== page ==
Citrulline vs. Citrulline Malate: What’s the Difference?

Posted by Derek Charlebois on

What is Citrulline? 

Citrulline is a nonessential amino acid that converts to the amino acid Arginine, the main precursor to Nitric Oxide (NO). Citrulline supplementation increases plasma Arginine levels more effectively and efficiently than Arginine supplementation; supplementing with Citrulline is superior to supplementing with Arginine.  

Citrulline supports Nitric Oxide (NO) metabolism and regulation, which promotes increased blood flow to muscle aka “The Pump”. 

Citrulline supplementation has been shown to reduce fatigue and muscle soreness, increase power output, and increase the number of repetitions performed on both lower body and upper body weight training exercises. 

Clinically studied dosage = 2000-6000mg Citrulline per day, ideally taken pre-workout.


Citrulline vs. Citrulline Malate: What’s the Difference?

Citrulline is a very popular ingredient in pre-workout products. Pre-workouts typically contain either L-Citrulline or Citrulline Malate (L-Citrulline + DL-Malic Acid).

Malic Acid is an organic acid involved in various metabolic processes. With importance to exercise, Malic Acid plays a role in generating ATP/energy production and has anti-fatigue effects.

Commercially available Citrulline Malate is simply L-Citrulline BLENDED with DL-Malic Acid; it is NOT L-Citrulline molecularly bonded to DL-Malic Acid. Does this matter? Not really. When molecularly bonded Citrulline Malate is added to water, the bonds are broken, and you have L-Citrulline and DL-Malic Acid. Whether you start with molecularly bonded Citrulline Malate or blended L-Citrulline with DL-Malic Acid, when you ingest your pre-workout, you are getting L-Citrulline + DL-Malic Acid.

What matters most is the total dosage of L-Citrulline. Citrulline Malate is available in a 1:1 or 2:1 ratio of Citrulline to Malic Acid.

8000mg Citrulline Malate 1:1 = 4000mg L-Citrulline + 4000mg DL-Malic Acid

8000mg Citrulline Malate 2:1 = 5333mg L-Citrulline + 2666mg DL-Malic Acid

The pre-workout formula should list whether the Citrulline Malate is the 1:1 or 2:1 ratio. If a ratio is not listed, assume it is the 1:1 ratio.

While Malic Acid supplementation does have benefits to exercise performance, the total L-Citrulline dosage of 2000-6000mg is most important.  


What Kind of Citrulline does MATERIA Pre-Workout Contain?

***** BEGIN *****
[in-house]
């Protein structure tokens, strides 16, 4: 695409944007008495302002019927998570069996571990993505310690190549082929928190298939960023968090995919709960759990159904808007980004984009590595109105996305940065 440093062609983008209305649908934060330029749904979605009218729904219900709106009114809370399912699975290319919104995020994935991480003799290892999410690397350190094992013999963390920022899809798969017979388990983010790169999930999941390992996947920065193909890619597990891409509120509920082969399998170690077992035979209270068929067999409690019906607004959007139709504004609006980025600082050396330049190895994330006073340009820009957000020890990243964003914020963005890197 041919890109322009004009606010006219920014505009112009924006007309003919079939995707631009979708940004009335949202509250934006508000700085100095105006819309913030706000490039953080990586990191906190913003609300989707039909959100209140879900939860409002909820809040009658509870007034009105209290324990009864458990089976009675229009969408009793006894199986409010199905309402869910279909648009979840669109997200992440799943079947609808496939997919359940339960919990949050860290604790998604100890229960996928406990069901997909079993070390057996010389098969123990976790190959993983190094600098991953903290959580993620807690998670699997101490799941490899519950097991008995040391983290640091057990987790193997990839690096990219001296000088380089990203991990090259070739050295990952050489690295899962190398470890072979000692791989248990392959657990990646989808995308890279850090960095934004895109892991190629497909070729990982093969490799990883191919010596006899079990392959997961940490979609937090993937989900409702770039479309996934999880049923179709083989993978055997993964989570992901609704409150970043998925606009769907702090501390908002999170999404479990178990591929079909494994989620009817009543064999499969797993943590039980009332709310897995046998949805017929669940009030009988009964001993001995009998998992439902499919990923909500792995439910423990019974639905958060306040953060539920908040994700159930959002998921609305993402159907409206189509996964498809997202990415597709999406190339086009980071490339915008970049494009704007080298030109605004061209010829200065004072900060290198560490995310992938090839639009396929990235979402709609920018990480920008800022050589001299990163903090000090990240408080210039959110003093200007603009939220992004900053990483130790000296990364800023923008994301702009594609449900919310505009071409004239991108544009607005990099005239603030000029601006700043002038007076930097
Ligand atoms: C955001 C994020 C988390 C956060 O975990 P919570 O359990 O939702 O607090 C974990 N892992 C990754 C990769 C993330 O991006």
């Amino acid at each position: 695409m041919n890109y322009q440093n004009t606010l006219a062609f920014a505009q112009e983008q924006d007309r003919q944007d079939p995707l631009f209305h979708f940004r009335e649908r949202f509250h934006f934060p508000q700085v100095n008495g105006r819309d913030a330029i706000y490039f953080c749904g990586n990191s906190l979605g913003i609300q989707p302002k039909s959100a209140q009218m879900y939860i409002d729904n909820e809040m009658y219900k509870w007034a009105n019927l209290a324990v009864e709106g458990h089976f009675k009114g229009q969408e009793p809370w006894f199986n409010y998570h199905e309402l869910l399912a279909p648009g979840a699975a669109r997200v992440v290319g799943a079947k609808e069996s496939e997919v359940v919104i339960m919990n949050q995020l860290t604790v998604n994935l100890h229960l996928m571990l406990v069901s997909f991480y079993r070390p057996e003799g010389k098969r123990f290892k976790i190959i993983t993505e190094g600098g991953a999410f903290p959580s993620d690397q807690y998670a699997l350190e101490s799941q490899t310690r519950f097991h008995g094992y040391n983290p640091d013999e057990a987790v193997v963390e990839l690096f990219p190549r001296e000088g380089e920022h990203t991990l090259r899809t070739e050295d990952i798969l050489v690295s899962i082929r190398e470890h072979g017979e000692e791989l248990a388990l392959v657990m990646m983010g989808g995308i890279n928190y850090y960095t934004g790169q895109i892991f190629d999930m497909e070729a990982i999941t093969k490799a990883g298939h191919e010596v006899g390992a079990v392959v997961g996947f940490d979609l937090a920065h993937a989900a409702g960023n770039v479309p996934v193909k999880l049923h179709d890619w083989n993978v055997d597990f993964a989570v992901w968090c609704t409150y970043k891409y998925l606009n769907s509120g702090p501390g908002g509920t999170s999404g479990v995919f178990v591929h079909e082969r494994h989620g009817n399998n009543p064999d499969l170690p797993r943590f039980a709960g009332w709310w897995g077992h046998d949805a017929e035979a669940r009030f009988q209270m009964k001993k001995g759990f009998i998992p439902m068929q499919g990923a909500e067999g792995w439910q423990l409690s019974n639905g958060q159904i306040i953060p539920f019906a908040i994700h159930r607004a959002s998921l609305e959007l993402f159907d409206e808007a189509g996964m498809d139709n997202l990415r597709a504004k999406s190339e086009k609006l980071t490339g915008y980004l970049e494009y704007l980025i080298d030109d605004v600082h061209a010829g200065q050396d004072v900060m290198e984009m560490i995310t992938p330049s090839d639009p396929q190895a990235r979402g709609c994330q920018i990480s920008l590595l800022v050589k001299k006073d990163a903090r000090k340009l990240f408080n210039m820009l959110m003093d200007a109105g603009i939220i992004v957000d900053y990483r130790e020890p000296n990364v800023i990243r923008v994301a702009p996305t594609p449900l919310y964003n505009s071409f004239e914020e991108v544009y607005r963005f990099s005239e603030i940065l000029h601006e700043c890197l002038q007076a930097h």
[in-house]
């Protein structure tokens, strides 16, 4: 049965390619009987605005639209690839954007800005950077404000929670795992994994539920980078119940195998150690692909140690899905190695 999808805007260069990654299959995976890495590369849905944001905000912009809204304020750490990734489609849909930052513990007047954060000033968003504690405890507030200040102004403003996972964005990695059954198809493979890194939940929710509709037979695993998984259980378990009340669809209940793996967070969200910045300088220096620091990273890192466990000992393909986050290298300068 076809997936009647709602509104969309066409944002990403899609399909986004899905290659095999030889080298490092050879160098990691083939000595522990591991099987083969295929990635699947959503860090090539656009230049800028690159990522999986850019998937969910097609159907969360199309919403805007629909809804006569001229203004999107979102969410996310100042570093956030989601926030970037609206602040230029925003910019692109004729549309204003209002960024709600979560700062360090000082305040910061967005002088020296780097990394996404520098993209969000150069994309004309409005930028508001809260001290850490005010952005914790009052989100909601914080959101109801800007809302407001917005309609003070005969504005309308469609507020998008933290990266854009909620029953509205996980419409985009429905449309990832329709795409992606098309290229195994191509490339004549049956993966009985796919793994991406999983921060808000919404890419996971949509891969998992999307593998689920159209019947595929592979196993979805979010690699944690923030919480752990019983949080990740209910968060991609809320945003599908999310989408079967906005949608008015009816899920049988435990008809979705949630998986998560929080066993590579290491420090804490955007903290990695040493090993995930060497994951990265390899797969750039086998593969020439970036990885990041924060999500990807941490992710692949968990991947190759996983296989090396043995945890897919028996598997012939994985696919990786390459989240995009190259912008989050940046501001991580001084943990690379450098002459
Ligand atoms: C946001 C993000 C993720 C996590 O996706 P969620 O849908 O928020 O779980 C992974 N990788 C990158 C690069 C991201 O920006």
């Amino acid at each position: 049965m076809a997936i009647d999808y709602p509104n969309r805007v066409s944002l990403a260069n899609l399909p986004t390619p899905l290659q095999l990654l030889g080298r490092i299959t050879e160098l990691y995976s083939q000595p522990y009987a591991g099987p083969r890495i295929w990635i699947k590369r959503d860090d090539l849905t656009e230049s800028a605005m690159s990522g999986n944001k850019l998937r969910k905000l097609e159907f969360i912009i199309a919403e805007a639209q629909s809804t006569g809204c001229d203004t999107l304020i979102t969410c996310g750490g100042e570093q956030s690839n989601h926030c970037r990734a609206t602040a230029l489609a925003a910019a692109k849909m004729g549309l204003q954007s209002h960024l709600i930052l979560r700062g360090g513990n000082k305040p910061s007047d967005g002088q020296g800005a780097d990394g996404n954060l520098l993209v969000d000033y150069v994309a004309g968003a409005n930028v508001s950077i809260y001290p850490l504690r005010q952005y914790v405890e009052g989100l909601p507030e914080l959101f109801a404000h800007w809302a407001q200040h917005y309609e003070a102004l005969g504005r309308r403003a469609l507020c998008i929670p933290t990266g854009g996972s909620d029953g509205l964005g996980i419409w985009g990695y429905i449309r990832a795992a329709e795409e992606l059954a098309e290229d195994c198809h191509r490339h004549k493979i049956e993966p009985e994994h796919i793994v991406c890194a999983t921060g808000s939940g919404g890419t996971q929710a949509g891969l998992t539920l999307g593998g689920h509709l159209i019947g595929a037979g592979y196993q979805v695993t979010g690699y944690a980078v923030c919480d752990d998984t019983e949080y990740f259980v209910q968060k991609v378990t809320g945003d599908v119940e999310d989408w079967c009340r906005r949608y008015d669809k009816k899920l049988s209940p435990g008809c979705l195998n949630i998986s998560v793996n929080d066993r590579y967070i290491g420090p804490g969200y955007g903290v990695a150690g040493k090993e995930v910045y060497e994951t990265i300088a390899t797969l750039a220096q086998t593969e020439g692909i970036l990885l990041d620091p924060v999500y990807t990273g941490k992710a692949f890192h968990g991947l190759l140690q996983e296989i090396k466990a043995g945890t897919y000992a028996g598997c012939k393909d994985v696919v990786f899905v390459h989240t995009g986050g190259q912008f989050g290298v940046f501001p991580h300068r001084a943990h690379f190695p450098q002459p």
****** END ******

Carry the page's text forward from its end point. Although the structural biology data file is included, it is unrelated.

The original MATERIA formula contained 8000mg of Citrulline Malate 2:1 per serving, supplying 5333mg L-Citrulline + 2666mg DL-Malic Acid. This was a generic Citrulline Malate from China.

The new MATERIA V2.0 upgraded to a premium, higher-quality Citrulline made in the USA by Kyowa. Kyowa’s L-Citrulline is a pure, crystallized Citrulline produced through fermentation (no animal products or genetically modified materials). Kyowa’s Citrulline is truly the highest quality L-Citrulline in the world.

In addition to switching to a higher quality source, we increased to total L-Citrulline dosage from 5333mg to 6000mg per serving.  

MATERIA V2.0 also contains 3000mg Malic Acid per serving. The formula still supplies L-Citrulline and DL-Malic Acid in the 2:1 ratio. Since we don’t make any product claims about Malic Acid, this ingredient is listed under “other ingredients” and not in the supplement facts.

MATERIA V2.0 Supplement Facts Panel



Perez-Guisado, J. and P.M. Jakeman, Citrulline malate enhances athletic anaerobic performance and relieves muscle soreness. J Strength Cond Res, 2010. 24(5): p. 1215-22.


Wax, B., et al., Effects of supplemental citrulline malate ingestion during repeated bouts of lower-body exercise in advanced weightlifters. J Strength Cond Res, 2015. 29(3): p. 786-92.


Glenn, J.M., et al., Acute citrulline malate supplementation improves upper- and lower-body submaximal weightlifting exercise performance in resistance-trained females. Eur J Nutr, 2015.


Schwedhelm, E., et al. Pharmacokinetic and pharmacodynamic properties of oral L citrulline and L arginine: Impact on nitric oxide metabolism. British Journal of Clinical Pharmacology, 65: 51-59 (2008).


Suzuki, T., et al. Oral L-citrulline supplementation enhances cycling time trial performance in healthy trained men: Double-blind randomized placebo-controlled 2-way crossover study. J Int Soc Sports Nutr, 13, 6 (2016).

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